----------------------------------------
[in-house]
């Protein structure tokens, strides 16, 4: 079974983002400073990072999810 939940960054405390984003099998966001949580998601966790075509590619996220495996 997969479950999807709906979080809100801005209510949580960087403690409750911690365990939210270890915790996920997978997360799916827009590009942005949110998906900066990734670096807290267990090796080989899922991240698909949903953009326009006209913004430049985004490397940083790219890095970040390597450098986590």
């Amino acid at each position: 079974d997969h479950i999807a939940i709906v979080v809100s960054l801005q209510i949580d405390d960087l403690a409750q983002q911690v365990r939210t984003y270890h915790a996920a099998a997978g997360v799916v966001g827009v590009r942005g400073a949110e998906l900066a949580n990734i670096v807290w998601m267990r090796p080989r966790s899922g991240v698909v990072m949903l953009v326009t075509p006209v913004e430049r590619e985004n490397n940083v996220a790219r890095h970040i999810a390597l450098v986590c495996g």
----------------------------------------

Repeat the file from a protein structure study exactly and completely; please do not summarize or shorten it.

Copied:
[in-house]
């Protein structure tokens, strides 16, 4: 079974983002400073990072999810 939940960054405390984003099998966001949580998601966790075509590619996220495996 997969479950999807709906979080809100801005209510949580960087403690409750911690365990939210270890915790996920997978997360799916827009590009942005949110998906900066990734670096807290267990090796080989899922991240698909949903953009326009006209913004430049985004490397940083790219890095970040390597450098986590």
């Amino acid at each position: 079974d997969h479950i999807a939940i709906v979080v809100s960054l801005q209510i949580d405390d960087l403690a409750q983002q911690v365990r939210t984003y270890h915790a996920a099998a997978g997360v799916v966001g827009v590009r942005g400073a949110e998906l900066a949580n990734i670096v807290w998601m267990r090796p080989r966790s899922g991240v698909v990072m949903l953009v326009t075509p006209v913004e430049r590619e985004n490397n940083v996220a790219r890095h970040i999810a390597l450098v986590c495996g």